Video Games, Learning and Physical Health (page 2)
Consider the following quote, “Games are widely used as educational tools, not just for pilots, soldiers and surgeons, but also in schools and businesses ... Games require players to construct hypotheses, solve problems, develop strategies, learn the rules of the in-game world through trial and error. Gamers must also be able to juggle several different tasks, evaluate risks and make quick decisions…. Playing games is, thus, an ideal form of preparation for the workplace of the 21st century, as some forward-thinking firms are already starting to realize.” 1 There is some evidence that supports this powerful statement. For instance, the National Institute on Media and the Family (see http://www.mediafamily.org/facts/facts_effect.shtml) notes the following benefits of playing video games:
- Video game playing introduces children to computer technology;
- Games can give practice in following directions;
- Some games provide practice in problem solving and logic;
- Games can provide practice in use of fine motor and spatial skills;
- Games can provide occasions for adult and child to play together;
- Players are introduced to information technology;
- Some games have therapeutic applications with patients;
- Games are entertaining.
One article by the Associated Press quipped that, “All those years on the couch playing Nintendo and PlayStation appear to be paying off for surgeons.” The article goes on to explain that researchers found that doctors who spent at least three hours a week playing video games made about 37 percent fewer mistakes in laparoscopic surgery and performed the task 27 % faster than their counterparts who did not play video games. 2 Similarly, the BBC news reported in May of 2003 that United States scientists have found that regular players of shoot-em-up games have much better visual skills than most of the population. The researchers have shown that gamers were particularly good at spotting details in busy, confusing scenes and could cope with more distractions than average. The two scientists also found that with a little game playing the visual skills of anyone can be improved. 3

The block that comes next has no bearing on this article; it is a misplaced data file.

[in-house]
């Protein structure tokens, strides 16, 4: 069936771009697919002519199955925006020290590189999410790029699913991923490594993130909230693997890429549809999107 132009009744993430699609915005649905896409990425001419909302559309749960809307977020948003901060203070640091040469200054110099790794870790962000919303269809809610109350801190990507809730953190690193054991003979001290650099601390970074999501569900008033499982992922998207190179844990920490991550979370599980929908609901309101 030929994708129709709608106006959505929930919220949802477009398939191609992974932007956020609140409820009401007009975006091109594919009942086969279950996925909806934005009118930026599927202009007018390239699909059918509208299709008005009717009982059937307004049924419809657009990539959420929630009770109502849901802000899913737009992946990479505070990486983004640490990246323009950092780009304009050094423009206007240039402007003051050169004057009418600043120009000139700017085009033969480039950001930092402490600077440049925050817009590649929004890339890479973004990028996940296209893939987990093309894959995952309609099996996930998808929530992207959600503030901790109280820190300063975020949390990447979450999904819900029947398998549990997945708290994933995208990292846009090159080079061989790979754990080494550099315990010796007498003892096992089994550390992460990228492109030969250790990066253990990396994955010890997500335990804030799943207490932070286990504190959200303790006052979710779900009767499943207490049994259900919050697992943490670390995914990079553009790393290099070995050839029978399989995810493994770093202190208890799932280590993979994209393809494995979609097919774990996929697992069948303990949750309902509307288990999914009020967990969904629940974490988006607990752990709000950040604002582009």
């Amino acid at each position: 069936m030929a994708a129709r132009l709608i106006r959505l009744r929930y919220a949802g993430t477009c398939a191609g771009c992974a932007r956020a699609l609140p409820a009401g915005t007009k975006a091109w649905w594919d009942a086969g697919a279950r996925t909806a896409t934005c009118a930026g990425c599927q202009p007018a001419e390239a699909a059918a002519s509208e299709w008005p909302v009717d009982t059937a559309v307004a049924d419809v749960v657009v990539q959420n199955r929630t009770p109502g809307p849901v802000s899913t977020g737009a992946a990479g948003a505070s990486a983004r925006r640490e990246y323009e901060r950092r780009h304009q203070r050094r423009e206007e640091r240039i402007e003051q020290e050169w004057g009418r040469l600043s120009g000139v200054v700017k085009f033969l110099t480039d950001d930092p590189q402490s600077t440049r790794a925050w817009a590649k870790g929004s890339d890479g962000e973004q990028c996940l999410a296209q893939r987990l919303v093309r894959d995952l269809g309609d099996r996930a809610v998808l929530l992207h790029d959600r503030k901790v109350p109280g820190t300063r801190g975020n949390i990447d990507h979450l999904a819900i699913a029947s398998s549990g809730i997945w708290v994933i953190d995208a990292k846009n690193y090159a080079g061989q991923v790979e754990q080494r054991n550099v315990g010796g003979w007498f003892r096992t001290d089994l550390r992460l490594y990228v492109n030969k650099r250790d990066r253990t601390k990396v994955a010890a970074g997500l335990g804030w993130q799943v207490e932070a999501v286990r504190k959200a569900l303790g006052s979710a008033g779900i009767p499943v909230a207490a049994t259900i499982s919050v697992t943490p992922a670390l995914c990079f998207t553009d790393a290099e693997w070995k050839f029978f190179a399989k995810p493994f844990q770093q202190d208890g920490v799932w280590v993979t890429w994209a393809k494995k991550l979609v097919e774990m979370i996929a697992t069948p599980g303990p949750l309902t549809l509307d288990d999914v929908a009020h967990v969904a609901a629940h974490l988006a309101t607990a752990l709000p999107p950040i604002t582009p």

Video Games and Physical Health
Other reports point to the benefits of video game playing as well. One in particular that has gained national attention for its positive impact on physical development is Dance Dance Revolution (or DDR). You have undoubtedly seen kids playing DDR in mall arcades, movie theaters lobbies, and now, thanks to the release of the home version, at home and in school. DDR is typically played on a dance pad with four arrow panels: left, down, up, and right. These panels are pressed using the player’s feet, in response to arrows that appear on the screen in front of the player. The arrows are synchronized to the general rhythm or beat of a chosen song, and success is dependent on the player’s ability to time and position his or her steps accordingly. In Dance Dance Revolution, a player must move his or her feet to a set pattern, stepping in time to the general rhythm or beat of a song. During normal gameplay, arrows scroll upwards from the bottom of the screen and pass over stationary, transparent arrows near the top (referred to as the “guide arrows” or “receptors”). When the scrolling arrows overlap the stationary ones, the player must step on the corresponding arrows on the dance platform. Successfully hitting the arrows in time with the music fills the “Dance Gauge” or life bar while failure to do so drains it.
DDR is often criticized as being rigid and bearing little resemblance to actual dancing. 4 To me, kids playing DDR come off as a bit like someone who is hypnotized and who is having a mild yet rhythmic seizure below the waist. Nonetheless, the game seems to promote various skills and is one solution for fighting child obesity which has captured the interest of schools. (For example, at the start of 2006, DDR games are being phased in as part of a fitness program in West Virginia’s 756 state schools). 5
More recently, the Nintendo Wii (pronounced “we” not “why”) gaming console has been hailed as one viable solution to the growing problem of obesity among children. Unlike traditional hand-held video games, where users sit on the couch exercising little more than their thumbs, the Wii features digital sensors that let users virtually play the game. In Wii Sports, a game that comes with the console, users mimic the motions used in sports like bowling, tennis and baseball. In other words, the game may be virtual, but the physical exertion is very real. 6 In fact, one online fitness website, traineo.com, has partnered with Nintendo to develop a Wii Fitness Package (see http://wii.groups.traineo.com/).
Add your own comment
Today on Education.com
- Kindergarten Sight Words List
- The Five Warning Signs of Asperger's Syndrome
- What Makes a School Effective?
- Child Development Theories
- Why is Play Important? Social and Emotional Development, Physical Development, Creative Development
- 10 Fun Activities for Children with Autism
- Bullying in Schools
- Test Problems: Seven Reasons Why Standardized Tests Are Not Working
- Should Your Child Be Held Back a Grade? Know Your Rights
- First Grade Sight Words List